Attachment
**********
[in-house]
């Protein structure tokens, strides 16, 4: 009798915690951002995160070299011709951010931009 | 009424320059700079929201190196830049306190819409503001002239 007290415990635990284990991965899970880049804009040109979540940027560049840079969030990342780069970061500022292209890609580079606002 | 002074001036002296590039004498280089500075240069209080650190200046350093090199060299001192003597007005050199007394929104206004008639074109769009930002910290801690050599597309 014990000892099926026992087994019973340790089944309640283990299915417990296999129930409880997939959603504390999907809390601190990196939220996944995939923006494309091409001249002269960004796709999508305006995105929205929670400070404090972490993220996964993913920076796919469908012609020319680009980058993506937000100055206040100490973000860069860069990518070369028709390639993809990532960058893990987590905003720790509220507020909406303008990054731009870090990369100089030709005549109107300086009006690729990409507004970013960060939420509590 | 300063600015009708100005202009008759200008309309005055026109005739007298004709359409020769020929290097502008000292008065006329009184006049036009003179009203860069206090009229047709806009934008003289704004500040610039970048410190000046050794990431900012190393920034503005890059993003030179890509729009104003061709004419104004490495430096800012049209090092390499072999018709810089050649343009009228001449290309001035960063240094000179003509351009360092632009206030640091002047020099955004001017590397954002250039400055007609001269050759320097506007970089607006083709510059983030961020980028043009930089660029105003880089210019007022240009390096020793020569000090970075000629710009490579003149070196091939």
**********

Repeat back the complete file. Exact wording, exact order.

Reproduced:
[in-house]
């Protein structure tokens, strides 16, 4: 009798915690951002995160070299011709951010931009 | 009424320059700079929201190196830049306190819409503001002239 007290415990635990284990991965899970880049804009040109979540940027560049840079969030990342780069970061500022292209890609580079606002 | 002074001036002296590039004498280089500075240069209080650190200046350093090199060299001192003597007005050199007394929104206004008639074109769009930002910290801690050599597309 014990000892099926026992087994019973340790089944309640283990299915417990296999129930409880997939959603504390999907809390601190990196939220996944995939923006494309091409001249002269960004796709999508305006995105929205929670400070404090972490993220996964993913920076796919469908012609020319680009980058993506937000100055206040100490973000860069860069990518070369028709390639993809990532960058893990987590905003720790509220507020909406303008990054731009870090990369100089030709005549109107300086009006690729990409507004970013960060939420509590 | 300063600015009708100005202009008759200008309309005055026109005739007298004709359409020769020929290097502008000292008065006329009184006049036009003179009203860069206090009229047709806009934008003289704004500040610039970048410190000046050794990431900012190393920034503005890059993003030179890509729009104003061709004419104004490495430096800012049209090092390499072999018709810089050649343009009228001449290309001035960063240094000179003509351009360092632009206030640091002047020099955004001017590397954002250039400055007609001269050759320097506007970089607006083709510059983030961020980028043009930089660029105003880089210019007022240009390096020793020569000090970075000629710009490579003149070196091939």